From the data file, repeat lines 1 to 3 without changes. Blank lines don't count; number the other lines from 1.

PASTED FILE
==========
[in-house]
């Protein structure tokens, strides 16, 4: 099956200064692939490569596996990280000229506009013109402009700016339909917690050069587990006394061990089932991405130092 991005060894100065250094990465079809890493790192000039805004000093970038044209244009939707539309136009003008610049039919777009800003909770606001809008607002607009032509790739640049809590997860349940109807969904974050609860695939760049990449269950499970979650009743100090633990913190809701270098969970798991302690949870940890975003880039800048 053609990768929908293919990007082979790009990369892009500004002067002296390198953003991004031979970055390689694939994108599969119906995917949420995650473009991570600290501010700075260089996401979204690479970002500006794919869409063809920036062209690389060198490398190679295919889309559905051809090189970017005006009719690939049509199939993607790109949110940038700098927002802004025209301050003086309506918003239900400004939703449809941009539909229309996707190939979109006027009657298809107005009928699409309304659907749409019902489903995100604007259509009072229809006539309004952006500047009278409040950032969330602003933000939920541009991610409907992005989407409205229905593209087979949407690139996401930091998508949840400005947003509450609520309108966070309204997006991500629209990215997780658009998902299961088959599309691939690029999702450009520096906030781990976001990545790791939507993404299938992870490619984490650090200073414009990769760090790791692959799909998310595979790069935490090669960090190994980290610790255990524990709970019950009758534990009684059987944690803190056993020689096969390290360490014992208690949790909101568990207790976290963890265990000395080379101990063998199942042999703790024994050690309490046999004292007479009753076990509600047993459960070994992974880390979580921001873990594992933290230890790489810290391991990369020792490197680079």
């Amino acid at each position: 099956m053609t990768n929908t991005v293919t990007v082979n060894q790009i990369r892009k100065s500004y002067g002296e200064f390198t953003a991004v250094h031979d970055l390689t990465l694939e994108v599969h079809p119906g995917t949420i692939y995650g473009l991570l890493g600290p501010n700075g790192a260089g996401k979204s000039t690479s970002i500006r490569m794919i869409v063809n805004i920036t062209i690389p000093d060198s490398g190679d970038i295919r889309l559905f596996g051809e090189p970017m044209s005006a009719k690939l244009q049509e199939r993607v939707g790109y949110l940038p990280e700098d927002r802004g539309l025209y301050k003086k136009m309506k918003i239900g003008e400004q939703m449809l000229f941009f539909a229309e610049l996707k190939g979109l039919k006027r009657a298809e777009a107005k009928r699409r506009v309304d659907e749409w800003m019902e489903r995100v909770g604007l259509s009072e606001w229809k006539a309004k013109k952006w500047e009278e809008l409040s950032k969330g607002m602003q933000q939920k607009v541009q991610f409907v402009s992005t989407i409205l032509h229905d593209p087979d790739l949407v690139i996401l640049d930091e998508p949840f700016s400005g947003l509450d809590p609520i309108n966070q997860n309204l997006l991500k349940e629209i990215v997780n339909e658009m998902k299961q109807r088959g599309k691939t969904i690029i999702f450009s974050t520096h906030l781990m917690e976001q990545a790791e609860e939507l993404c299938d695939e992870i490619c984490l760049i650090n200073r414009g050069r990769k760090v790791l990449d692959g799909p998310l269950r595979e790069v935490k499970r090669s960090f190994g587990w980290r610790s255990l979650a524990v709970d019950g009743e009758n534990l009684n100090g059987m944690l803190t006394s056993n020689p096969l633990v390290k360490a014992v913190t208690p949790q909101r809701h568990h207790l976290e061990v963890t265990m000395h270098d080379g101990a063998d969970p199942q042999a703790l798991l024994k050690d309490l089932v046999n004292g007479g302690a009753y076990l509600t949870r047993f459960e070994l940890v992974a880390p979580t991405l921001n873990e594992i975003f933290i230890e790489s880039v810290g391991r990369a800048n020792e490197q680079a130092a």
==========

[in-house]
């Protein structure tokens, strides 16, 4: 099956200064692939490569596996990280000229506009013109402009700016339909917690050069587990006394061990089932991405130092 991005060894100065250094990465079809890493790192000039805004000093970038044209244009939707539309136009003008610049039919777009800003909770606001809008607002607009032509790739640049809590997860349940109807969904974050609860695939760049990449269950499970979650009743100090633990913190809701270098969970798991302690949870940890975003880039800048 053609990768929908293919990007082979790009990369892009500004002067002296390198953003991004031979970055390689694939994108599969119906995917949420995650473009991570600290501010700075260089996401979204690479970002500006794919869409063809920036062209690389060198490398190679295919889309559905051809090189970017005006009719690939049509199939993607790109949110940038700098927002802004025209301050003086309506918003239900400004939703449809941009539909229309996707190939979109006027009657298809107005009928699409309304659907749409019902489903995100604007259509009072229809006539309004952006500047009278409040950032969330602003933000939920541009991610409907992005989407409205229905593209087979949407690139996401930091998508949840400005947003509450609520309108966070309204997006991500629209990215997780658009998902299961088959599309691939690029999702450009520096906030781990976001990545790791939507993404299938992870490619984490650090200073414009990769760090790791692959799909998310595979790069935490090669960090190994980290610790255990524990709970019950009758534990009684059987944690803190056993020689096969390290360490014992208690949790909101568990207790976290963890265990000395080379101990063998199942042999703790024994050690309490046999004292007479009753076990509600047993459960070994992974880390979580921001873990594992933290230890790489810290391991990369020792490197680079």
């Amino acid at each position: 099956m053609t990768n929908t991005v293919t990007v082979n060894q790009i990369r892009k100065s500004y002067g002296e200064f390198t953003a991004v250094h031979d970055l390689t990465l694939e994108v599969h079809p119906g995917t949420i692939y995650g473009l991570l890493g600290p501010n700075g790192a260089g996401k979204s000039t690479s970002i500006r490569m794919i869409v063809n805004i920036t062209i690389p000093d060198s490398g190679d970038i295919r889309l559905f596996g051809e090189p970017m044209s005006a009719k690939l244009q049509e199939r993607v939707g790109y949110l940038p990280e700098d927002r802004g539309l025209y301050k003086k136009m309506k918003i239900g003008e400004q939703m449809l000229f941009f539909a229309e610049l996707k190939g979109l039919k006027r009657a298809e777009a107005k009928r699409r506009v309304d659907e749409w800003m019902e489903r995100v909770g604007l259509s009072e606001w229809k006539a309004k013109k952006w500047e009278e809008l409040s950032k969330g607002m602003q933000q939920k607009v541009q991610f409907v402009s992005t989407i409205l032509h229905d593209p087979d790739l949407v690139i996401l640049d930091e998508p949840f700016s400005g947003l509450d809590p609520i309108n966070q997860n309204l997006l991500k349940e629209i990215v997780n339909e658009m998902k299961q109807r088959g599309k691939t969904i690029i999702f450009s974050t520096h906030l781990m917690e976001q990545a790791e609860e939507l993404c299938d695939e992870i490619c984490l760049i650090n200073r414009g050069r990769k760090v790791l990449d692959g799909p998310l269950r595979e790069v935490k499970r090669s960090f190994g587990w980290r610790s255990l979650a524990v709970d019950g009743e009758n534990l009684n100090g059987m944690l803190t006394s056993n020689p096969l633990v390290k360490a014992v913190t208690p949790q909101r809701h568990h207790l976290e061990v963890t265990m000395h270098d080379g101990a063998d969970p199942q042999a703790l798991l024994k050690d309490l089932v046999n004292g007479g302690a009753y076990l509600t949870r047993f459960e070994l940890v992974a880390p979580t991405l921001n873990e594992i975003f933290i230890e790489s880039v810290g391991r990369a800048n020792e490197q680079a130092a």